One of the ways in which we try to put this into practice is by organizing together on the basis of engagement rather than agreement. This means two things. Firstly, when we want to work together, the initial operative question becomes not ‘does this plan fit into our grand scheme or ideology?’ but ‘What’s the minimum we need to agree on in order to work collectively here?’ Secondly, we operate what we refer to as a ‘community of reference’ whereby we’re committed to critical support for all struggles in which our members are involved (if they want us to be). This means collectively talking things through, looking for the elements that can be pushed beyond themselves, the cracks, and the potentials for commonality with other struggles.
Another way in which we attempt to ensure an ongoing experimentalism is in allowing each of the groups autonomy in the way they organize. We meet together nationally four times a year. Two large congresses and two delegate meetings. Other than that, interaction between the groups is informal and context specific. So in addition to local groups and national meetings we’ve experimented with topic-specific commissions and task-specific working groups that operate, at least nominally, on a national level. After a couple of years, it has begun to feel useful to us to adopt a more formal membership structure and this does entail becoming a member of the organization as a whole, rather than a local group, but other than agreeing with a basic two hundred word statement about what Plan C is, paying negligible subscription fees, and committing to the ‘community of reference’ idea, there are no rules to which members must strictly adhere.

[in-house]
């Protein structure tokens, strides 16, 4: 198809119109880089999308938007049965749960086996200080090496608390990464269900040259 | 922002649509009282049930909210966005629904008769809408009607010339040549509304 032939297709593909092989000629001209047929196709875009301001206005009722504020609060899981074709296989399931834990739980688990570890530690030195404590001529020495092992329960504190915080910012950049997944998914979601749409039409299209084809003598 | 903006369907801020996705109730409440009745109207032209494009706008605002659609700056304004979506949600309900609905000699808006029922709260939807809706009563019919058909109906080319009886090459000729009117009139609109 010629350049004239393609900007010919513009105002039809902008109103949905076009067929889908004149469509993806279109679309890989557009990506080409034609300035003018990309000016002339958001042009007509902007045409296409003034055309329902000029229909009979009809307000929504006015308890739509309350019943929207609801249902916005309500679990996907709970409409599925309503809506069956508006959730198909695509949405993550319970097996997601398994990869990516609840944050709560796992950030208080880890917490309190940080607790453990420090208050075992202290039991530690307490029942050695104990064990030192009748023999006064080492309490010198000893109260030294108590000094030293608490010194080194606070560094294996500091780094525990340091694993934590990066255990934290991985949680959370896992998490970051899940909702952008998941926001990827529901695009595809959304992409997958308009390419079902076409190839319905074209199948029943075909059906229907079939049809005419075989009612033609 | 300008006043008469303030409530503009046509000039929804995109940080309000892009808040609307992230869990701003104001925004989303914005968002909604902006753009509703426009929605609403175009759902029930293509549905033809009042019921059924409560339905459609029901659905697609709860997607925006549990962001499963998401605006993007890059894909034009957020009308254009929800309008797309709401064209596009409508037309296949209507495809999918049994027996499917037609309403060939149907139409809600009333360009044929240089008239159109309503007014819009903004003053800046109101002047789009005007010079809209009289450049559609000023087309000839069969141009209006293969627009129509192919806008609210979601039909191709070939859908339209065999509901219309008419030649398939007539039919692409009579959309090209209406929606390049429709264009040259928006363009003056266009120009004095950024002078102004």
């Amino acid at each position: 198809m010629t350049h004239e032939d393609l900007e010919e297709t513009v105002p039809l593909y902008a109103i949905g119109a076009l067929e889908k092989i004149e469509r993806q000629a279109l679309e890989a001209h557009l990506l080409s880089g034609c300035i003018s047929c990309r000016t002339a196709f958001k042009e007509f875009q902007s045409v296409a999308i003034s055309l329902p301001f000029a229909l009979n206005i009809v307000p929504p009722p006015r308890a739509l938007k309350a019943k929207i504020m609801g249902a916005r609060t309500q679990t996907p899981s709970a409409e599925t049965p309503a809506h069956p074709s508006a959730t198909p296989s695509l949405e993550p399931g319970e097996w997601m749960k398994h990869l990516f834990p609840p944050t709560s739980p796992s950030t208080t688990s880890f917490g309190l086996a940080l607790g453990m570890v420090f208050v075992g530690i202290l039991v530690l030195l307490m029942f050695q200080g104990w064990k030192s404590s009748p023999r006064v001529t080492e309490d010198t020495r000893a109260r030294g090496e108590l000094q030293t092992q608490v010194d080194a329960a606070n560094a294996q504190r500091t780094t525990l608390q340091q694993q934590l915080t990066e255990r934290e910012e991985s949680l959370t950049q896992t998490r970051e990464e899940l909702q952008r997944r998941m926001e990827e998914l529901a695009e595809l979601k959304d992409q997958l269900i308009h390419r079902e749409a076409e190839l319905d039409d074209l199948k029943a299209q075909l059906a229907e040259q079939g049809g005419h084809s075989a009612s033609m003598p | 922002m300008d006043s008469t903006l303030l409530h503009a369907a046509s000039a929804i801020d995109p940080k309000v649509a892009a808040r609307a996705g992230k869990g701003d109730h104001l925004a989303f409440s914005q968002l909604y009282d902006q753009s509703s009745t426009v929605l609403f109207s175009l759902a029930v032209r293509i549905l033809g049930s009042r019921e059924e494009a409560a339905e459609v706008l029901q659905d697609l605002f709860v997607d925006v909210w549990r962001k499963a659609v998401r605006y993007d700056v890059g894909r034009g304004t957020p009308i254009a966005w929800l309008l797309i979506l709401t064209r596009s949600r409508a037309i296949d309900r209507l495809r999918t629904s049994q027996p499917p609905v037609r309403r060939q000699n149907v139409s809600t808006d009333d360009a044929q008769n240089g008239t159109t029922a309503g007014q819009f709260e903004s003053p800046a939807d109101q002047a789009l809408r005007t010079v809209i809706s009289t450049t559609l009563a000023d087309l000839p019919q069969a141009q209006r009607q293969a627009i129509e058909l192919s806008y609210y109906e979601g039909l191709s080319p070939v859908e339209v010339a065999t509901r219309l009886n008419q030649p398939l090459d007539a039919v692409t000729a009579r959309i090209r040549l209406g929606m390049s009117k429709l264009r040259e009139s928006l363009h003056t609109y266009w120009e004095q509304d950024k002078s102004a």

- Can you tell us something about the situation of the radical left in the UK? How is the situation in the context of the crisis?
The radical left in the UK is in a state of some disorientation and fragmentation. In many ways this is just an instance of a more general post-crisis political disorientation, which stretches far beyond the UK. Ironically it’s the breadth and depth of the disorientation on the left that provides some hope. None of the various segments or traditions on the left are doing well and so at least parts of each tradition are being forced to re-assess the way they do politics. There have been various splits and scandals on the Trotskyist left while what we might call the horizontalist left, which gained such traction in 2010-11 has had it’s limitations exposed. Coming out of this generalized in-effectiveness there have been several attempts at regroupment and recomposition. Plan C is one of those attempts and it has fairly friendly relations to several other attempts at regroupment on both the libertarian and more traditional lefts.